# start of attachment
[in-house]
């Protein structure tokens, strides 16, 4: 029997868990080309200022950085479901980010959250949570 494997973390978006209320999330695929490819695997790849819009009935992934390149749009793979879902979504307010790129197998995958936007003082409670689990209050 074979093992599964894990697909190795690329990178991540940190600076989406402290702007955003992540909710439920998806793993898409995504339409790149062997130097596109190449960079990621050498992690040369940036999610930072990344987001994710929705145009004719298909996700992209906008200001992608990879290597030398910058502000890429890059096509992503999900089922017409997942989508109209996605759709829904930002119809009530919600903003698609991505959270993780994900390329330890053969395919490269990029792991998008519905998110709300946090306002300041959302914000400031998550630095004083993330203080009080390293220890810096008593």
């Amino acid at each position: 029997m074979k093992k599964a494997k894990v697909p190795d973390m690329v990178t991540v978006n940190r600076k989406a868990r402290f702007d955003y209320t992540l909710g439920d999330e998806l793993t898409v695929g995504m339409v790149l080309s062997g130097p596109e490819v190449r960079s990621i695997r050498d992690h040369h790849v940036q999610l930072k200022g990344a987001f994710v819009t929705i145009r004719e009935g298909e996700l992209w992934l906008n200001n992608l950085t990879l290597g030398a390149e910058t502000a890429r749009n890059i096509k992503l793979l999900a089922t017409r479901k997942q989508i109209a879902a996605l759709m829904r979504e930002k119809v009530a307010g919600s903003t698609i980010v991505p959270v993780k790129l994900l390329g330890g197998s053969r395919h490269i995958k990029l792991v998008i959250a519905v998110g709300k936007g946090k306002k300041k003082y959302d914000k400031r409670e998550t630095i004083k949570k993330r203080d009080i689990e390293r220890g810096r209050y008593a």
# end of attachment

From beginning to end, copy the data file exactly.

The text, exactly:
[in-house]
């Protein structure tokens, strides 16, 4: 029997868990080309200022950085479901980010959250949570 494997973390978006209320999330695929490819695997790849819009009935992934390149749009793979879902979504307010790129197998995958936007003082409670689990209050 074979093992599964894990697909190795690329990178991540940190600076989406402290702007955003992540909710439920998806793993898409995504339409790149062997130097596109190449960079990621050498992690040369940036999610930072990344987001994710929705145009004719298909996700992209906008200001992608990879290597030398910058502000890429890059096509992503999900089922017409997942989508109209996605759709829904930002119809009530919600903003698609991505959270993780994900390329330890053969395919490269990029792991998008519905998110709300946090306002300041959302914000400031998550630095004083993330203080009080390293220890810096008593």
């Amino acid at each position: 029997m074979k093992k599964a494997k894990v697909p190795d973390m690329v990178t991540v978006n940190r600076k989406a868990r402290f702007d955003y209320t992540l909710g439920d999330e998806l793993t898409v695929g995504m339409v790149l080309s062997g130097p596109e490819v190449r960079s990621i695997r050498d992690h040369h790849v940036q999610l930072k200022g990344a987001f994710v819009t929705i145009r004719e009935g298909e996700l992209w992934l906008n200001n992608l950085t990879l290597g030398a390149e910058t502000a890429r749009n890059i096509k992503l793979l999900a089922t017409r479901k997942q989508i109209a879902a996605l759709m829904r979504e930002k119809v009530a307010g919600s903003t698609i980010v991505p959270v993780k790129l994900l390329g330890g197998s053969r395919h490269i995958k990029l792991v998008i959250a519905v998110g709300k936007g946090k306002k300041k003082y959302d914000k400031r409670e998550t630095i004083k949570k993330r203080d009080i689990e390293r220890g810096r209050y008593a």